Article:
who 20 years ago as a young libertarian scholar smuggled photocopiers into the
Soviet Bloc so dissidents could produce their own samizdat publications.
"In many countries there is a clear need for private efforts not subject
to or tied to any government entity," he told me. "Clearly, the
government-led efforts aren't doing
such a hot job of promoting the ideas of liberty at the moment."

John Blundell, president of Britain's
Institute for Economic Affairs, says an increasing emphasis on promoting
liberty in developing nations and among immigrants from those nations is
appropriate. At IEA's annual
conference for up-and-coming free-market scholars in October, white men were a
distinct minority of the 100 students attending. The children of Indian and
Chinese immigrants won almost half of the prizes and honorable mentions in IEA's annual student essay contest.

The original inspiration for much of the worldwide growth in free-market
ideas was a slender volume written by F.A. Hayek, obscure professor at the
London School of Economics, in 1944. As World War II was winding down and
postwar planning for growing welfare states was under way, Hayek's "The Road to Serfdom," made a powerful
case that the collectivist ideas then gaining ground would almost inevitably
lead to a loss of liberty in all its forms.

Hayek also made a positive case that the venerable ideas expounded by
thinkers like Adam Smith, David Hume and Edmund Burke, who promoted limited
government and the rule of law, could prove a powerful antidote to socialism.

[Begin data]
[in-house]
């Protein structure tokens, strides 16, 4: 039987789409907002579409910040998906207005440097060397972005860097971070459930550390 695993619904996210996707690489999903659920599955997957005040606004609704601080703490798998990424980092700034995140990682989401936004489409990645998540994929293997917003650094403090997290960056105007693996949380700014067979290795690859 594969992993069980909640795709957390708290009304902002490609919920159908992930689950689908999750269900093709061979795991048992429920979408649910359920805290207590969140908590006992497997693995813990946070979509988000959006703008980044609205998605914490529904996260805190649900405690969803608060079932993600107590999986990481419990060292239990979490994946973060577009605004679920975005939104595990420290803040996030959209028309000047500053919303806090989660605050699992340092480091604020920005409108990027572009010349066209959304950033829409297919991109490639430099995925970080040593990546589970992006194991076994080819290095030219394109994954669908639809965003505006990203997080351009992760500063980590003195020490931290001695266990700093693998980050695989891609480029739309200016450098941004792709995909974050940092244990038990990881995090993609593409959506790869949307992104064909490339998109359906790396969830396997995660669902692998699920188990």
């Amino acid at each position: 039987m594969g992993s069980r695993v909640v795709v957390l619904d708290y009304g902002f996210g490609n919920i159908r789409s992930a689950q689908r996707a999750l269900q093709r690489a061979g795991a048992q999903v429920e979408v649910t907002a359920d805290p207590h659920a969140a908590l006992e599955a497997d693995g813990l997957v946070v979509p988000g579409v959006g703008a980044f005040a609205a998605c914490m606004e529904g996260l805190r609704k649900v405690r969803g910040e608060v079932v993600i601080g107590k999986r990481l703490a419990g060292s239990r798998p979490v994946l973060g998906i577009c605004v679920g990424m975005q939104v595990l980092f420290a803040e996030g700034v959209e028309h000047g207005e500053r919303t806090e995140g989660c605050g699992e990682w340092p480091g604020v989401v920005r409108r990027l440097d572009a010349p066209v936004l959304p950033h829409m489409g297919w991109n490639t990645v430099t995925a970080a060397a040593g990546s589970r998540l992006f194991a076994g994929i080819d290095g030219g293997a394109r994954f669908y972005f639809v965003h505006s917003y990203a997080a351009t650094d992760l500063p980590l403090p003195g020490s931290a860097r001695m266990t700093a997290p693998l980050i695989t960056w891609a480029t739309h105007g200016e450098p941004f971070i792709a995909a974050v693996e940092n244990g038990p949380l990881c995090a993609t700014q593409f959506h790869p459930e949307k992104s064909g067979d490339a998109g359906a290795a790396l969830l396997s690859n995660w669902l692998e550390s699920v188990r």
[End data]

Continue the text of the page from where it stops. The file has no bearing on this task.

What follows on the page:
Hayek urged proponents of liberty to build on the example of socialists, who
built a network of theorists and philosophers that later helped them gain
political power. He called for a "a truly liberal radicalism (in the
European meaning of that term) . . . which does not confine itself to
what appears today as politically possible."

A few years after publication of "The Road to Serfdom," a
young entrepreneur named Anthony Fisher met with Hayek and started IEA. It
spent 20 years building the case for a freer society until its ally, Margaret
Thatcher, became prime minister in 1979.


While the Stockholm Network dinner was
held in a celebratory mood, several speakers reminded the audience illiberal
notions like protectionism are making a comeback in many countries, and that
global warming has become a pretext for those advocating draconian limits on
economic growth.

wrongheaded ideas are also on the march in America. Everyone seems focused on
which party will control the White House and Congress after next November's election. But regardless of who wins, real
changes in the public-policy landscape are likely to come only if those who
hold political power also have won the battle for their ideas. That's why, despite the hundreds of millions of dollars
being spent on the 2008 election, advocates on both the left and right are also
pouring money into think tanks. They are preparing for the day when those ideas
can be taken off the shelf and put to the test.

INESS je nezávislé, neštátne a nepolitické občianske združenie. Všetky naše aktivity sú financované z grantov, 2% daňovej asignácie, vlastnej činnosti a darov fyzických a právnických osôb. Naše fungovanie, rozsah a kvalita výstupov, teda vo veľkej miere závisí aj od Vašej štedrosti.
Zlatý klinec Nadácia Orange Templeton Freedom Award Dorian & Antony Fisher Venture Grants Golden Umbrella Think Tanks Awards